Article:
3 Brother Russell died the last day of October in 1916. By an election held at Pittsburgh’s annual business meeting, January 6, 1917, J. F. Rutherford, the Society’s legal attorney and one of its traveling representatives, was made president of the Pennsylvania corporation, to succeed Brother Russell. He was later elected president of the New York and British corporations. Through regular election by members and directors of the several corporations he continued in the presidency of them till his death, January 8, 1942. Shortly after his election the United States got involved in World War I, on April 6, 1917. The publication of the seventh volume of Studies in the Scriptures July 17, 1917, proved fateful, and troublous times for the Society in the United States took on a disastrous aspect. That Bible-study help, The Finished Mystery, was an exposé of the religious systems of Christendom. So the enemy seized upon it as part of their proof that the Society’s president and other members of the organization closely associated with him were guilty of sedition against the government, and Brother Rutherford and seven others were railroaded off to federal penitentiary in the spring of 1918, under sentences of 80 years in prison, and without benefit of bail for their freedom till appeal to a higher court should be effected. After nine months in the penitentiary bail was granted them on March 21, 1919, and they were released. Later the Appeal Court reversed the judgment against them, and in 1920 the indictment against them was disposed of. Thus they were completely exonerated as innocent of the malicious charges of the enemy.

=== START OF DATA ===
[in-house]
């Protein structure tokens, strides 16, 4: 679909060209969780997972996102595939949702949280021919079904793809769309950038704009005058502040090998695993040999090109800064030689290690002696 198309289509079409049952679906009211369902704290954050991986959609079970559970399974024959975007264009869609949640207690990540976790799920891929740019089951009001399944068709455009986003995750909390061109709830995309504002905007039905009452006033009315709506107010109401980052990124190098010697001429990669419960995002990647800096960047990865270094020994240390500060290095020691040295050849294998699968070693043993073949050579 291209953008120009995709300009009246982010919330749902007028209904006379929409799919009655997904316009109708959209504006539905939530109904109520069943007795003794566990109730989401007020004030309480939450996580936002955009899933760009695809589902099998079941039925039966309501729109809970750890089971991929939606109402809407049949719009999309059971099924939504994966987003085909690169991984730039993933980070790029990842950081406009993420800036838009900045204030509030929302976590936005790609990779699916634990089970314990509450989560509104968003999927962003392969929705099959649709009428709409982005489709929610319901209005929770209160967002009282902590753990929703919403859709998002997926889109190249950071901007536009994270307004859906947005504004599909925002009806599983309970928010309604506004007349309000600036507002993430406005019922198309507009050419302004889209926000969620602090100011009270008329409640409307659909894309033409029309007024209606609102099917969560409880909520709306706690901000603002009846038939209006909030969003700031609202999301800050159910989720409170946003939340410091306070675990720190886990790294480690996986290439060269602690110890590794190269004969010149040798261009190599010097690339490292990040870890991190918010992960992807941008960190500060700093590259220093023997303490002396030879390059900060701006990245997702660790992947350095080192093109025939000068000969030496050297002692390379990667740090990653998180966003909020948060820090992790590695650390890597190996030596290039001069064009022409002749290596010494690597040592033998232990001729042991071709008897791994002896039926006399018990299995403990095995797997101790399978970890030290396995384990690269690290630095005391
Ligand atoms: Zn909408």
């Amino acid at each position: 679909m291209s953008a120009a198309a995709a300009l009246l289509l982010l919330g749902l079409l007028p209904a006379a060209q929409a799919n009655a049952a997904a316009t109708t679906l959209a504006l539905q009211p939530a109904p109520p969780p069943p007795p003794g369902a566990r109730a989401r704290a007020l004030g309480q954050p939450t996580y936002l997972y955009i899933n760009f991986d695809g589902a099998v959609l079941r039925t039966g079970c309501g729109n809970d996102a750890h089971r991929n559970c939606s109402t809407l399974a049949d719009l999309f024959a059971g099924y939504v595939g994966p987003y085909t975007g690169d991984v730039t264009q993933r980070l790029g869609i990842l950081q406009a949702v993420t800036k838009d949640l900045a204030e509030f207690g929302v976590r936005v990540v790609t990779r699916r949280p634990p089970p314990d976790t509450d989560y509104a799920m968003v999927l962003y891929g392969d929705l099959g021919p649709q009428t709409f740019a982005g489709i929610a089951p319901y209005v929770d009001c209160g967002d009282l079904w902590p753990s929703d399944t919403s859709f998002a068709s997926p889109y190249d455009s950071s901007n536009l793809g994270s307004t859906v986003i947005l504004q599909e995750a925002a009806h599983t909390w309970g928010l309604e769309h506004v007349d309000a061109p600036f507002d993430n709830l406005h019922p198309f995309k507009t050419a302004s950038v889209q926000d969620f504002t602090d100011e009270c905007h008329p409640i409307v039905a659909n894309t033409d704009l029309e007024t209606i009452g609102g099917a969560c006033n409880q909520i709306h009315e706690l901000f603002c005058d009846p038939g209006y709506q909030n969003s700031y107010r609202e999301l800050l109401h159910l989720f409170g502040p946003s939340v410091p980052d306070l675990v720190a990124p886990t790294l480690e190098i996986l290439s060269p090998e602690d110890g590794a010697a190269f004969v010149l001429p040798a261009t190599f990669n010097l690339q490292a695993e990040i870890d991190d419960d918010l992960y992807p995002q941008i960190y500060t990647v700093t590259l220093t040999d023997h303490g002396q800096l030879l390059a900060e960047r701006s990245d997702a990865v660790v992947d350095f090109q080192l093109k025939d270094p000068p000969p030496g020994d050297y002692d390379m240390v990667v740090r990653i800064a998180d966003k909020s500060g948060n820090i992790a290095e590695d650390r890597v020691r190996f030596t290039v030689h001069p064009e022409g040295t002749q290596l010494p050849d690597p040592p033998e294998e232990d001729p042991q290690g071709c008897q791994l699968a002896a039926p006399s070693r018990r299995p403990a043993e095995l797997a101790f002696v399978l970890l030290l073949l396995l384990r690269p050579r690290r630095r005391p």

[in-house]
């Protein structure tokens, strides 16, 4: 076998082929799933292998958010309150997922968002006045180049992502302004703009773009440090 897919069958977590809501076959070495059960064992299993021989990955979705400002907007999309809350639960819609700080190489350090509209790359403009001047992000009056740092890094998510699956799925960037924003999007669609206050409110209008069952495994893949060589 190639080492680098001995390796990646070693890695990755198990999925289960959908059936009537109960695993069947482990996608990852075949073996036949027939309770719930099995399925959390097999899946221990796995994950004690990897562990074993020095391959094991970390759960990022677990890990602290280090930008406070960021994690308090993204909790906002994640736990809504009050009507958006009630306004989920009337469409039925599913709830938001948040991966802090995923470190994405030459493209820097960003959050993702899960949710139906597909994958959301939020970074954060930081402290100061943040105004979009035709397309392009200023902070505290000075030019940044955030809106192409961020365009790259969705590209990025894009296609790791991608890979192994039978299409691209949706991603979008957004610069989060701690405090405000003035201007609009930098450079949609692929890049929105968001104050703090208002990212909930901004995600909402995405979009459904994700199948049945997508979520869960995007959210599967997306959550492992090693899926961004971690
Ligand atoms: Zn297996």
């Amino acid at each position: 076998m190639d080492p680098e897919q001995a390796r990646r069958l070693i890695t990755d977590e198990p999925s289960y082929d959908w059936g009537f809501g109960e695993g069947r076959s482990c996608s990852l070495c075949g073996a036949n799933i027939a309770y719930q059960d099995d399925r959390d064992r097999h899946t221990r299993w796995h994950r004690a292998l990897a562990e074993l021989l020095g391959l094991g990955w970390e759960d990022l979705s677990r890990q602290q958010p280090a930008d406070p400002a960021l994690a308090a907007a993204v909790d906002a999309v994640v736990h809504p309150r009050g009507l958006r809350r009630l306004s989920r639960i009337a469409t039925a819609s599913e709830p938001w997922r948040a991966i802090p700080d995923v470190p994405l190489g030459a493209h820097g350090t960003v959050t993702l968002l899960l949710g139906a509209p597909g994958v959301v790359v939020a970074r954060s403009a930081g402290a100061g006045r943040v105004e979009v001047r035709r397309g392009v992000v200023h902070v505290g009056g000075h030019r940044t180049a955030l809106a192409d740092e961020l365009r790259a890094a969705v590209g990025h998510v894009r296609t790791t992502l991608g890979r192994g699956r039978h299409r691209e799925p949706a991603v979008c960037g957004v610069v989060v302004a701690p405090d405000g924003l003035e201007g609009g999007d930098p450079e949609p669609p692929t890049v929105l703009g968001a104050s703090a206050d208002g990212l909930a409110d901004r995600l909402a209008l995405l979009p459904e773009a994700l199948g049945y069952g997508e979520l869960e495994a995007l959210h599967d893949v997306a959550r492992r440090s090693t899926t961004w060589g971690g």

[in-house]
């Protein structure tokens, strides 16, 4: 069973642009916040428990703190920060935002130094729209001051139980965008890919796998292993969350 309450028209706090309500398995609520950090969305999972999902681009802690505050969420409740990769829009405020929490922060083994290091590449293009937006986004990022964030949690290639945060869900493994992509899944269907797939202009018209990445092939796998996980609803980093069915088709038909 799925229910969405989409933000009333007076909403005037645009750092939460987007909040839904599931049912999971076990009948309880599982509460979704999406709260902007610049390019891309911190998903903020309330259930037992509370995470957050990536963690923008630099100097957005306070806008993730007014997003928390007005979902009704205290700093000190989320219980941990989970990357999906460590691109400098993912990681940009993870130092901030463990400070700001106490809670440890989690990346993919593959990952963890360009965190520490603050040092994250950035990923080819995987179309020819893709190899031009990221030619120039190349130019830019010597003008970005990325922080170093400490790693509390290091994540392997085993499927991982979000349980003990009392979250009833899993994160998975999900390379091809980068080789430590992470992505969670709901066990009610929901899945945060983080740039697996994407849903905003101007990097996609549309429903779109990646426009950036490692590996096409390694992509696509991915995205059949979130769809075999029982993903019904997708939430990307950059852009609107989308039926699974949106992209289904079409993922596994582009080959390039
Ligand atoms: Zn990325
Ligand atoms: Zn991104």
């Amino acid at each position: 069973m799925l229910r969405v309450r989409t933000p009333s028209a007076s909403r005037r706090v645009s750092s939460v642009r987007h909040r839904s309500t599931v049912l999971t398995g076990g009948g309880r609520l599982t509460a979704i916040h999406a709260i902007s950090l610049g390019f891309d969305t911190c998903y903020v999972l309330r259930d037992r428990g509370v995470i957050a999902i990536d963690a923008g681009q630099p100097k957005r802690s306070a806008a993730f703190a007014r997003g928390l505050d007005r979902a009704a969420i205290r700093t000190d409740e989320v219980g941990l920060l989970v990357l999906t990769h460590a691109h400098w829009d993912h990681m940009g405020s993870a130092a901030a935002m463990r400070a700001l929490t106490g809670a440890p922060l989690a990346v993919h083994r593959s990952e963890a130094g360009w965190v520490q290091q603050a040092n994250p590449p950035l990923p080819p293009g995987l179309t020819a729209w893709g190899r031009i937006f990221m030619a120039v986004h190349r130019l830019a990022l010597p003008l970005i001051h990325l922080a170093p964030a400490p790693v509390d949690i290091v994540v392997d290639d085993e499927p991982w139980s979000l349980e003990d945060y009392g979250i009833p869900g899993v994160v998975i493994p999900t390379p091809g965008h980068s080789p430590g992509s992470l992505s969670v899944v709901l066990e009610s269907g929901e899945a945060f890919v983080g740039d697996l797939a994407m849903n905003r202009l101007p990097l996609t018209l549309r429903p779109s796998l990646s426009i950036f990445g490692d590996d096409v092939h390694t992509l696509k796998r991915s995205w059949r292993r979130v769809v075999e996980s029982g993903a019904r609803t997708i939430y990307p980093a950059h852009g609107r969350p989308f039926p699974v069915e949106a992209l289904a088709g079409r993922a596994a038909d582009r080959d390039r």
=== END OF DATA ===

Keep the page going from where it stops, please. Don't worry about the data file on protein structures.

4. How did Brooklyn Bethel come to be abandoned and then restored?